Java 8 optional in detail

When writing programs in java, we often deal with scenarios where we get null reference for objects. Such scenarios are pain for developers, as de-referencing such variables cause, you guessed it, null pointer exceptions. The standard practice, for developers, before Java 8, was to null check every time you faced such ambiguous instances of objects.

String username= userRepository.getUsername(id);
    if (username!= null) {
         log.debug("Username: {} " , username);

Java 8 has added an API to avoid such scenarios where developers de-reference null reference and find themselves in trouble. Through the use of Optional API, Java has minimized the problem of null pointers.

All Major Interfaces of JAVA 8 Optional API are as follows:

static <T> Optional<T>empty()Returns an optional object for which is present is false
boolean equals(Object val)Checks if the object val is equal to the element inside the optional value
Optional<T> filter(Predicate<? extends T> condition)Using Predicate functional interface this filter returns Optional object with value present , only if it matches the condition defined in the predicate.
T get()Gets the value from the optional object. If you get a value and the value is not present it throws a NoElementFoundException
int hashCode()Returns the hashcode of the invoking object , if element not present then returns 0.
void ifPresent(Consumer<? super T> func)Executes a Consumer function that performs a certain action if the data is present in the Optional object.
boolean isPresent()Checks if there is a value present inside the Optional Object
U Optional<U> map(Function<? super T , ? super U> mapFunc)Returns a Optional Object with the mapped value of the elements of type T to a new element of type U.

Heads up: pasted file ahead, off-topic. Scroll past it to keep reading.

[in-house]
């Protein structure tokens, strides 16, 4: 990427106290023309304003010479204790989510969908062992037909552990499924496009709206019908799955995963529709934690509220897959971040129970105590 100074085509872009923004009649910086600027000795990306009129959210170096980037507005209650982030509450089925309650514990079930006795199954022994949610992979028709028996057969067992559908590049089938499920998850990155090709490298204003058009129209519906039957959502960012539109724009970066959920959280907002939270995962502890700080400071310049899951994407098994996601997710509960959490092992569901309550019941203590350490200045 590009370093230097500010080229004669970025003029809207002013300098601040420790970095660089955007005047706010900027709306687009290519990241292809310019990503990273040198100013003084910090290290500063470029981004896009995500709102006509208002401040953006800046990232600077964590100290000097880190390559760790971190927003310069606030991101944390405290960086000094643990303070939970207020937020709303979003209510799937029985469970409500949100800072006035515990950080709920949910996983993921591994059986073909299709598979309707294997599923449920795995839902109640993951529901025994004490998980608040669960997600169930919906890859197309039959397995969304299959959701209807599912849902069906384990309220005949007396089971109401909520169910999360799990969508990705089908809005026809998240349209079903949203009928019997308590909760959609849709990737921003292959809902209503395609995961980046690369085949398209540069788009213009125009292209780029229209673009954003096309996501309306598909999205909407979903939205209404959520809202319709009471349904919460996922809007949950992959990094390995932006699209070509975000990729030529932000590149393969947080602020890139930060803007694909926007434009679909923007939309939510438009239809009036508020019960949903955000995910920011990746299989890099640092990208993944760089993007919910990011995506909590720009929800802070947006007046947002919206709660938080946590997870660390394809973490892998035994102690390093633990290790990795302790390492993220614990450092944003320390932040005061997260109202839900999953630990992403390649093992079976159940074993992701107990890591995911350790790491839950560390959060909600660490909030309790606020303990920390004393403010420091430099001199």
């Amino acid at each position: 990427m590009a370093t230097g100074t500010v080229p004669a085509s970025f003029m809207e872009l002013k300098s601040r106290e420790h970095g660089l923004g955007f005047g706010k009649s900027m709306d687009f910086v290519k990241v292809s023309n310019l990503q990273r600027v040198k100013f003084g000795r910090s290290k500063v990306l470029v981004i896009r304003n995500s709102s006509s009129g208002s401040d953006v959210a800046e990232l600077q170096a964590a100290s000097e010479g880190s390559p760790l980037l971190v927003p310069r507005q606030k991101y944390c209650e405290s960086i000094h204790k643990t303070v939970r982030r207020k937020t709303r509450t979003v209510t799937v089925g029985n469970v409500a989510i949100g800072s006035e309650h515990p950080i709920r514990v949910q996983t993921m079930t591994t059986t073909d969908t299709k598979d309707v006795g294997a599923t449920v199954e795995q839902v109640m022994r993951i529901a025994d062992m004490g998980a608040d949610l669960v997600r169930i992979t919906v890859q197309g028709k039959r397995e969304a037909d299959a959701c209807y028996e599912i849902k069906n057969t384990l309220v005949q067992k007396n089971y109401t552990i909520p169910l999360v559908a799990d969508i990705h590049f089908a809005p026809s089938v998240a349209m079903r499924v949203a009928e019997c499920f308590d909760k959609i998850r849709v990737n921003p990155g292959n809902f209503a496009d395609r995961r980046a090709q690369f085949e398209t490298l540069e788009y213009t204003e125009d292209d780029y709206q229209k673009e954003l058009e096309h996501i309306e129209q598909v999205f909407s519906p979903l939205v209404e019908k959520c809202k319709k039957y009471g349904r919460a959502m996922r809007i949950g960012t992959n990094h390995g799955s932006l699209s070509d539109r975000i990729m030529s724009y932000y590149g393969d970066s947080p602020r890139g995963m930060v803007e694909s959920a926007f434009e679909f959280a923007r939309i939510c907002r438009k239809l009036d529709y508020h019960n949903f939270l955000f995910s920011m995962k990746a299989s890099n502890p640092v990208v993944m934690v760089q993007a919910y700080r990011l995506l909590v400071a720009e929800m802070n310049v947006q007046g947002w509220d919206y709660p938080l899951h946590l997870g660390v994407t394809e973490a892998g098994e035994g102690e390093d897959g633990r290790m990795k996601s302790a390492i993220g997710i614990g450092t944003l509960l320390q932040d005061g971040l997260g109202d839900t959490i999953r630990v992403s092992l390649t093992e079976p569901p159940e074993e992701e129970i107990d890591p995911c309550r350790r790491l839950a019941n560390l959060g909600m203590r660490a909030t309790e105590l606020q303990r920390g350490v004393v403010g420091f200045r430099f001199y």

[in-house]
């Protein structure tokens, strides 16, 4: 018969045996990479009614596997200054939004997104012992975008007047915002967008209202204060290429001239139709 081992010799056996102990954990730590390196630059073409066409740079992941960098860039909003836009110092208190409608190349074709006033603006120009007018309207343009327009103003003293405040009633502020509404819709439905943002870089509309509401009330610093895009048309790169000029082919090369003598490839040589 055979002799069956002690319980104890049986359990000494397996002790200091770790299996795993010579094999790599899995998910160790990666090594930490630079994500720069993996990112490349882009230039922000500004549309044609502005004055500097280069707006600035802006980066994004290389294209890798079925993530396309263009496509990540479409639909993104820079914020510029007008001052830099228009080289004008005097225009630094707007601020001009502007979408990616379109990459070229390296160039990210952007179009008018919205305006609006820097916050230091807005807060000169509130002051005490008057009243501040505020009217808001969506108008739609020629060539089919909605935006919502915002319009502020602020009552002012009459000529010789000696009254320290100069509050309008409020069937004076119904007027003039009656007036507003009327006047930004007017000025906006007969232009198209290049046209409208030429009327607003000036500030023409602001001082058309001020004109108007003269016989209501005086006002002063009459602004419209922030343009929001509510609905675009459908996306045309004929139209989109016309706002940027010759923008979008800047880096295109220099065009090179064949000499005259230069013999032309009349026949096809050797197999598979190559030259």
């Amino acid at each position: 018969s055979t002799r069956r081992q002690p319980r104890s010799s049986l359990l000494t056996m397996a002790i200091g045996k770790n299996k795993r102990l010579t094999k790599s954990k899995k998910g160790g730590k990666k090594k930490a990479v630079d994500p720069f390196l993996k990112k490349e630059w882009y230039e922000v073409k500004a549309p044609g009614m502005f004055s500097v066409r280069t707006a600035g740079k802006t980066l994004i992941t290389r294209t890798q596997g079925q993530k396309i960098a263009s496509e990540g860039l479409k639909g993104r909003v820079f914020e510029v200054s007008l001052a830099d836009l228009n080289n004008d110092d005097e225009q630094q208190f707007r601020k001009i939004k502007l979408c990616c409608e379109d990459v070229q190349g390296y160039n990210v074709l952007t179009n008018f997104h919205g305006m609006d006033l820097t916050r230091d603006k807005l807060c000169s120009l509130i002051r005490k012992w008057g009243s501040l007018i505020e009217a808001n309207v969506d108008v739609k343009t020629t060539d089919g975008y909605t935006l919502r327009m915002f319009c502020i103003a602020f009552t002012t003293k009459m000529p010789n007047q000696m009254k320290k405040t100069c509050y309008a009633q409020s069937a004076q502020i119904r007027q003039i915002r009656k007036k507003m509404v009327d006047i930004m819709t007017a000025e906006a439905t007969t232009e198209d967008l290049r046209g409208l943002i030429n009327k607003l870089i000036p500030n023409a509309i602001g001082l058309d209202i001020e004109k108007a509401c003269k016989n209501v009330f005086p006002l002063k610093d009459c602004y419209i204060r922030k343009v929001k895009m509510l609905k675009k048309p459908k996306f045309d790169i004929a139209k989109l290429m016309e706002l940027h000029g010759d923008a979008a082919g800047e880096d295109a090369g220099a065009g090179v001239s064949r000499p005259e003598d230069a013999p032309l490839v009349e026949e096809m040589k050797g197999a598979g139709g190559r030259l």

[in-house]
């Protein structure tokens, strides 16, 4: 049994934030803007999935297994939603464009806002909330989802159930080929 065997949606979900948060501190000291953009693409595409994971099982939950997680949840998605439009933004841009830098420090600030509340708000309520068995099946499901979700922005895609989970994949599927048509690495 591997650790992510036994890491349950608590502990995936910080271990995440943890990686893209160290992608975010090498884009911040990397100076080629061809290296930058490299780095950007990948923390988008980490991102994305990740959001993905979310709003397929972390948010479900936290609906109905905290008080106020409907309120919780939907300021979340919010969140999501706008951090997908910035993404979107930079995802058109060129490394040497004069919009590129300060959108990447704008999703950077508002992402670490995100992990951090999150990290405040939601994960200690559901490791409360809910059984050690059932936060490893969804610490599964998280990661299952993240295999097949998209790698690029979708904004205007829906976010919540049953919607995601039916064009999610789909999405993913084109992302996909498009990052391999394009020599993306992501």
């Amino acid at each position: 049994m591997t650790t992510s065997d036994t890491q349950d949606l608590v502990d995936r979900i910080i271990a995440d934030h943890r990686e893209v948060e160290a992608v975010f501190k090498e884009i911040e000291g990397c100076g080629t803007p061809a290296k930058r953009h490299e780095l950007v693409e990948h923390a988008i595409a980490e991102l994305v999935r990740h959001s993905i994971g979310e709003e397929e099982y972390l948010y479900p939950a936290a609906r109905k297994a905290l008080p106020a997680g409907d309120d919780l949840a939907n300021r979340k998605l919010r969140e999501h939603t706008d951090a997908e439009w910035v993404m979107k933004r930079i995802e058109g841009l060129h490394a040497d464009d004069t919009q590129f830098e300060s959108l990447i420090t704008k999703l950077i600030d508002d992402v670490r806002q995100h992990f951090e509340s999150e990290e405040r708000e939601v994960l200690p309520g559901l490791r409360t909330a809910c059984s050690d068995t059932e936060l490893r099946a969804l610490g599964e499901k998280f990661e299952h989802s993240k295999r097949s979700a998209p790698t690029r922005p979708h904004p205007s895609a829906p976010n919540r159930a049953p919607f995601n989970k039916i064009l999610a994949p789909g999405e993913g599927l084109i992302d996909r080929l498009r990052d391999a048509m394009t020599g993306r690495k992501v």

static <T> Optional<T> of (T t)Returns an Optional Element that wraps an element t if present , and an exception if element t is null.

There are specific implementation of Optional Interface aswell. For instance OptionalInt is an implementation of Optional that handles only Integer values. OptionalLong, OptionalDouble, OptionalBoolean are other similar implementations. Specific implementations of Optional has a few interfaces less than the original Optional Implementation.

How to use the individual interfaces? Here are a few very simple examples about using interfaces in optional. Do look at the definition in the table when you are looking at the example snippet for further clarification.

  1. of() and ofNullable() isPresent()
String str;
 Optional<String> strOpt = Optional.of(str);
 Optional<String> emptyOpt = Optional.ofNullable(null);
//interface provides way to check if a value is present or not
    //opt.get() gives the values inside
     //calling the get() in which value isn't present often results
     //in null reference
     System.out.printf("Value inside optional: %s \n" , strOpt.get() );

2. orElse()

System.out.printf("Printing default value for : %s " ,emptyOpt.orElse("Default value"));

3. filter()

Optional<String> val = strOpt.filter(s -> {
    return s.equalsIgnoreCase("Singapore") ;

Function Interface will filter element if the value of the string element inside optional is singapore.

4. map()

public class StringWrapper {
     String val;
    public StringWrapper(String val) {
         this.val = val;
     public String getVal() {
         return val;
     public void setVal(String val) {
         this.val = val;
Optional<StringWrapper> stringWrapperOptional= -> new StringWrapper(s));

Converts the String into StringWrapper and creates a new optional element.

5. elseThrow()

Supplier mySupplier = () -> new Exception("No Element Found ");
 Optional<String> emptyOpt = null; 

6. ifPresent()

//if present then use a Double Consumer interface
//do something with the value - dbOperation maybe
OptionalDouble optionalDouble = OptionalDouble.of(repostiory.stanId());
optionalDouble.ifPresent(value - > {
    System.out.printf("Printing value if present: %f \n", value);

Calls the consumer interface to perform the system.out if value is present in optionalDouble.

Conclusion: Optional is a nice way to avoid null pointer exceptions in java version 8 and later. Making proper use of optional helps developers avoid null pointer exceptions.